Are you bored with the Christmas story?

Image: Are you bored with the Christmas story?

Recapture the joy this year.

When I was young, one of my favourite parts of the year was the annual kids’ Christmas service at church. The Sunday school would put on a nativity play (or, in some years, make a nativity movie!) and over the years I got to be Mary, a shepherd, the star, a wise man and a lion. Oh yes, didn’t you know there were lions at the birth of Jesus? ;)

As a child, I found the Christmas story utterly captivating. It had everything! A miracle baby, a couple nearly torn apart by scandal, a cast of diverse characters, angels, kings and a bright shining star. I adored the Christmas narrative, and when I was old enough to truly comprehend that the baby in the manger was also the man on the cross who died for, I was even more in love with the nativity.

But now? I’ve lived through 22 Christmases. Shepherds, wise men, star… yeah, yeah, yeah. I’ve heard it all before.

It’s hard to be quite so struck by the beauty and wonder of the Christmas story as I was when I was six and I got to play Mary in front of everyone! However I don’t want to be bored with the Christmas story. I want to be like a child again, in awe of the way God arranged everything so perfectly for the birth of the special baby king who would grow up to die for me.

So here is how I’m trying to reignite my love of the Christmas story this year. Maybe you can join me?

Read the Christmas narrative - lots!

The story of the birth of Christ is recorded in two gospels, Luke and Matthew. Both accounts differ slightly in their focus, and this year I’m reading both accounts every few days. This is helping me to engage with the history and reflect regularly on the way that God ordained everything so perfectly. Reflections I’ve had so far include, “Wow Jesus was born into such poverty and squalor - this is a wonderful indication of how willing he would be in adulthood to humble himself for us!”

Sing Christmas songs about the Christmas story

Another way I’m helping myself to reflect on the joy of Christmas is to listen to and sing Christmas carols and songs that are focused on the history of Christmas. Singing and music are joyful things to me so combining that with the Christmas story is bringing back the spark. There’s an article on Fervr about some of these songs that you should check out!

Look at it a new way

Often when we read the Christmas story in the gospels, or hear it read at church, we look at it as outsiders. But instead, I’m trying to put myself in the shoes of the people who were actually there! What would it be like to be told I was pregnant with the son of God? How would I worship him in response to that? How would I respond to a heavenly host of angels above my head? Would I be trusting enough in God to follow a star across countries to seek a new king?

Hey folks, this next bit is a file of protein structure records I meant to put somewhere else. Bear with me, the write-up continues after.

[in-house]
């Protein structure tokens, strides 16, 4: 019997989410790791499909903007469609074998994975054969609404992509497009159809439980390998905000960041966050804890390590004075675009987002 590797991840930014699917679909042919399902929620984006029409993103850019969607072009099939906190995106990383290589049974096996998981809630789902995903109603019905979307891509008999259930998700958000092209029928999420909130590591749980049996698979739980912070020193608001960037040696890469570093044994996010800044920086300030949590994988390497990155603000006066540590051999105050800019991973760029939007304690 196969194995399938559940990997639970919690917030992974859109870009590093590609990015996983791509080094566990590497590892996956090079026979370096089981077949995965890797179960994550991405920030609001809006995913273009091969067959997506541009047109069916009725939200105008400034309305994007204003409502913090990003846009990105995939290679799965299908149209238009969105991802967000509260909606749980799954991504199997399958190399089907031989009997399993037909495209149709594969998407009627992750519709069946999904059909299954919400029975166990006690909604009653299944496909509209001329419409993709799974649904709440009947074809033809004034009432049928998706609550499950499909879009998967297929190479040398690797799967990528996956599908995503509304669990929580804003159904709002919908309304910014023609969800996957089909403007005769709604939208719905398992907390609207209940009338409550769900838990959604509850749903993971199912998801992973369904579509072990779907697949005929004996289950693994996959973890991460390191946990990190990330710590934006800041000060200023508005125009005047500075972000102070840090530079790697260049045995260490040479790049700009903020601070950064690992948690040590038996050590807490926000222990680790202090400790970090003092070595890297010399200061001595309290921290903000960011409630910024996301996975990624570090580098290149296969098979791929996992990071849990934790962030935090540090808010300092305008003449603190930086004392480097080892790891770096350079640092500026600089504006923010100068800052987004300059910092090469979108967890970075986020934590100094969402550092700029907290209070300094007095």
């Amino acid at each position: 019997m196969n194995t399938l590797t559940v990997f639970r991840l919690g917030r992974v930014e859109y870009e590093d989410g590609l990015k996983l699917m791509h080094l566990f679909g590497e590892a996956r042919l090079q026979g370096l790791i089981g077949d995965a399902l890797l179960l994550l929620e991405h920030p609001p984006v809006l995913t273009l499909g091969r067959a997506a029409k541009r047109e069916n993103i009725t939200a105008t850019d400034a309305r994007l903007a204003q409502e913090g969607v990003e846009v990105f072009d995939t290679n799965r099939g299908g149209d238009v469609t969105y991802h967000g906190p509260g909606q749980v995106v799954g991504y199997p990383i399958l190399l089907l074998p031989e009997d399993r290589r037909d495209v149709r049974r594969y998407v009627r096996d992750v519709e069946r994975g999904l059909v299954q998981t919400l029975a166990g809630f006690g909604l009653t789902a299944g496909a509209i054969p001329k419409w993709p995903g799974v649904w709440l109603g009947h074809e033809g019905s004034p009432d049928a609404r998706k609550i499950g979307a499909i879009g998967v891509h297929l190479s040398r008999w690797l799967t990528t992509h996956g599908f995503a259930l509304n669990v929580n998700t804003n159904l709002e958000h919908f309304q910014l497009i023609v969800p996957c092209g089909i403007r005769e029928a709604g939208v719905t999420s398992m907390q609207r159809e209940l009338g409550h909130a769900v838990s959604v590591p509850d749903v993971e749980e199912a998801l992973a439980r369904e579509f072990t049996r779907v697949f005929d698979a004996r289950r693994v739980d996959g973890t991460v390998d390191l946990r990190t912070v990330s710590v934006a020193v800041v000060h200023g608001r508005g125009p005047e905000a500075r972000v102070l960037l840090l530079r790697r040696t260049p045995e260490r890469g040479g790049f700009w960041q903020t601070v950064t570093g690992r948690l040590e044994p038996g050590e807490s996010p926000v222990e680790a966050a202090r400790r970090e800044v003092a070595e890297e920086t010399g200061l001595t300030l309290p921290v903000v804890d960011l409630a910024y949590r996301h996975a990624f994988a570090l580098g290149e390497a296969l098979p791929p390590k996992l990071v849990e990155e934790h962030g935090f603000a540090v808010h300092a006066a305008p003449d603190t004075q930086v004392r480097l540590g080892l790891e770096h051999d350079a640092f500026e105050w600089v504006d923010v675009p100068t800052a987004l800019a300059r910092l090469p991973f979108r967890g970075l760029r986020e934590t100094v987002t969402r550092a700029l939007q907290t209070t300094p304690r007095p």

Help the next generation

As a child, I enthusiastically played my part in the nativity play. But now, I’m a little too old to be in the play! However I can help the next generation enjoy the wonder of Christmas by going along to the Christmas Eve service and painting faces or dressing shepherds or singing loudly to help the kids understand the Christmas songs. In doing so, I too will recapture the joy of this special time of year.

Respond in creativity

Now that I can’t play Mary in the nativity play I am seeking a new way to creatively respond to the Christmas story. I’ve decorated our apartment with stars to remind myself and my husband to seek Jesus every day. I’m wrapping presents in gold paper to remind recipients of the precious gifts the wise men brought to Jesus. I have pulled out my guitar and tried to turn my reflections on the gospel into songs.


Being older can make us cynical of the joy we are supposed to feel at Christmas. But the story of Jesus entering our world is so miraculous and incredibly beautiful that even when it’s hard we need to seek the joy of Christmas. Because Jesus didn’t come into the world so that we could get bored and too old for the nativity story. He came to save us, and that’s a joy we should remember every Christmas, and every day.

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